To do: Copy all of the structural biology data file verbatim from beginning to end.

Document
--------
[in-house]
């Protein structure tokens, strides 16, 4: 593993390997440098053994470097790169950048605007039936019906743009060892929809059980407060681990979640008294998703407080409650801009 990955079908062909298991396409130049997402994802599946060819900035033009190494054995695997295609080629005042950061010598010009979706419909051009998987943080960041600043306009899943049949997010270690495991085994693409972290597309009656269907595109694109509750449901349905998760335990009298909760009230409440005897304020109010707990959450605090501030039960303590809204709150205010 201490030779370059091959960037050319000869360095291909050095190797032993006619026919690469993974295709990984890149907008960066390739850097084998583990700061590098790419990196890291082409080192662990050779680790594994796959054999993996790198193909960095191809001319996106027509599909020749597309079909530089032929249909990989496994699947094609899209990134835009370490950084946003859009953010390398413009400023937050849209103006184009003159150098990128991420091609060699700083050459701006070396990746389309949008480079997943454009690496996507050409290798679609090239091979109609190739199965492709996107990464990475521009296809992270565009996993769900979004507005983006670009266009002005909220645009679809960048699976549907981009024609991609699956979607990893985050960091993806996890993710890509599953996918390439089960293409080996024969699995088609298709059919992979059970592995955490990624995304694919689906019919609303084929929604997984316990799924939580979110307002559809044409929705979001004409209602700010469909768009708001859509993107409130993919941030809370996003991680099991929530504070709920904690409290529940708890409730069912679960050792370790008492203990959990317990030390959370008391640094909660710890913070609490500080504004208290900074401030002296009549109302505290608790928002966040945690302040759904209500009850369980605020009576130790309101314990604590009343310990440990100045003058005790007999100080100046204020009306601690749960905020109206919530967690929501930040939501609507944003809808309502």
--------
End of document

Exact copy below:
[in-house]
């Protein structure tokens, strides 16, 4: 593993390997440098053994470097790169950048605007039936019906743009060892929809059980407060681990979640008294998703407080409650801009 990955079908062909298991396409130049997402994802599946060819900035033009190494054995695997295609080629005042950061010598010009979706419909051009998987943080960041600043306009899943049949997010270690495991085994693409972290597309009656269907595109694109509750449901349905998760335990009298909760009230409440005897304020109010707990959450605090501030039960303590809204709150205010 201490030779370059091959960037050319000869360095291909050095190797032993006619026919690469993974295709990984890149907008960066390739850097084998583990700061590098790419990196890291082409080192662990050779680790594994796959054999993996790198193909960095191809001319996106027509599909020749597309079909530089032929249909990989496994699947094609899209990134835009370490950084946003859009953010390398413009400023937050849209103006184009003159150098990128991420091609060699700083050459701006070396990746389309949008480079997943454009690496996507050409290798679609090239091979109609190739199965492709996107990464990475521009296809992270565009996993769900979004507005983006670009266009002005909220645009679809960048699976549907981009024609991609699956979607990893985050960091993806996890993710890509599953996918390439089960293409080996024969699995088609298709059919992979059970592995955490990624995304694919689906019919609303084929929604997984316990799924939580979110307002559809044409929705979001004409209602700010469909768009708001859509993107409130993919941030809370996003991680099991929530504070709920904690409290529940708890409730069912679960050792370790008492203990959990317990030390959370008391640094909660710890913070609490500080504004208290900074401030002296009549109302505290608790928002966040945690302040759904209500009850369980605020009576130790309101314990604590009343310990440990100045003058005790007999100080100046204020009306601690749960905020109206919530967690929501930040939501609507944003809808309502």